We need an urgent taskforce to tackle the mental health pandemic sparked by Covid-19
Mental health charity Mind Medicine Australia (MMA) calls for and strongly supports all recommendations to form a Mental Health Innovation Taskforce to be immediately established. This must be established now to guide the government in planning the next steps to manage the increasing mental health pandemic triggered by Covid-19 and the recent bushfires tragedy.
We live in one of the wealthiest countries and we have one of the best medical systems in the World. Yet despite the high calibre of our medical practitioners, and the enormous associated system costs, we also have one of the highest rates of mental illness in the World. These rates are increasing exponentially now.
Experts warn that a long-term mental health pandemic is looming in Australia that will potentially surpass the physical health impacts of the coronavirus. Frontline charities are suggesting that the effects of the current pandemic on mental illness could be “seven times” worse than the spike in mental illness caused by the recent bushfires.
It’s estimated that I in 5 Australians currently has a chronic mental health condition and I in 2 of us will experience such a condition in our lifetimes. 1 in 8 Australians (and 1 in 4 older people) are on anti-depressants. The rate of anti-depressant use amongst adolescents is also growing markedly. Worryingly, suicide rates, particularly amongst young people and veterans, are also increasing.
Only an estimated 20% of depressed individuals in the general population experience remission from current pharmacotherapies or psychotherapies. The majority of sufferers experience ongoing symptoms and between 50% to 80% relapse after treatments stop. In addition, psychotherapy is costly and can lead to dependence. Pharmacotherapies are also usually associated with considerable adverse side-effects.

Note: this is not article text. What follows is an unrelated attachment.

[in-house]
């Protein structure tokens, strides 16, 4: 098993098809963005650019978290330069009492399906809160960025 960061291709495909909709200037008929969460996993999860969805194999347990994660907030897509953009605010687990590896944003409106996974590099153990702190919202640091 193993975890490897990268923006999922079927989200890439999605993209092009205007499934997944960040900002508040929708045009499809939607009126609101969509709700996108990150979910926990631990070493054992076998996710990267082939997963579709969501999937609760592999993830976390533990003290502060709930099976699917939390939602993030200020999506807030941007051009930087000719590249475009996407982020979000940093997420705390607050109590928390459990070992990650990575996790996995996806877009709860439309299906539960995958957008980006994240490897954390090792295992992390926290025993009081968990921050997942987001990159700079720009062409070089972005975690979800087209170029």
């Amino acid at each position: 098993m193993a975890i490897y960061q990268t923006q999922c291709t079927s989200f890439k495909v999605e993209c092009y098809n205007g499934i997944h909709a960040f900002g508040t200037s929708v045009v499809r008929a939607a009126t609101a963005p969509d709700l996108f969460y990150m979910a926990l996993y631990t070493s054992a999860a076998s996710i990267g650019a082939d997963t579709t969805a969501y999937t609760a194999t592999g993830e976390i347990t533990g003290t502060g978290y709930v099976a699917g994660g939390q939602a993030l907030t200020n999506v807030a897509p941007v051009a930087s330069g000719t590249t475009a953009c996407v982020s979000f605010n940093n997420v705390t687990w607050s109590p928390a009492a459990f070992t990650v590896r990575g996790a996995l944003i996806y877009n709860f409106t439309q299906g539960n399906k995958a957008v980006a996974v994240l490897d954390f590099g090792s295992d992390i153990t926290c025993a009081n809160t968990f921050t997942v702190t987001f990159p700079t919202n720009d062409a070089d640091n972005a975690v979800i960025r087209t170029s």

PTSD is even harder to treat and is often co-morbid with other disorders and illnesses such as anxiety, depression, obesity, hypertension, addiction and immune dysfunction.
Simply doing more of the same or making only incremental changes to the current system is not going to solve this problem and relieve the immense suffering. To create positive change, we have to be innovative to broaden the tools available to our medical practitioners and qualified therapists working in this area.
The focus of the Taskforce will need to be on innovation in treatments and pragmatic implementation to reach the millions who are suffering from a mental illness.
Effectiveness and Safety of Psilocybin and MDMA Assisted Therapies
Medicine-Assisted Psychotherapies are highly innovative and should be made available in Australia to treat critical mental illnesses caused or exacerbated by the current Coronavirus crisis. Therefore, the Taskforce must include a senior psychiatrist familiar with both these treatments and the global developments taking place right now. MMA stands ready to help the federal government identify the most appropriate candidate to assist with the Taskforce.
The treatments involved in Medicine-Assisted Psychotherapies use psilocybin for depression and MDMA for post-traumatic stress disorder (PTSD) as part of psychotherapy in medically-controlled environments. Medicine-Assisted Psychotherapies have already been granted “breakthrough therapy designation” in the United States by the Food and Drug Administration to fast track the approval process. They are also available to doctors and their patients on a limited basis through expanded access schemes in the United States, Switzerland, and Israel.
There has been a massive increase in the research of psilocybin and MDMA assisted therapies for Depression and PTSD respectively over the last 15 years at major clinical centres in the United States and Europe. These medicines are now also being trialled for treatment of dementia, eating disorders, addiction, obsessive compulsive disorder and end-of-life anxiety.
Large multi-site Phase 2b (psilocybin) and Phase 3 (MDMA) trials have already commenced overseas. Results from the preceding Phase 2 clinical trials have been so compelling that the Food and Drug Administration (“FDA”) in the United States has recently designated these therapies as “Breakthrough Therapies”. This designation highlights the FDA’s anticipation that these therapies may offer substantial advantages over current treatments. In addition, MDMA-assisted psychotherapy has recently been approved for advanced access (referred to as Compassionate Use) in Israel for patients who have not improved with available approaches, and a similar program (Expanded Access) is pending approval in the United States.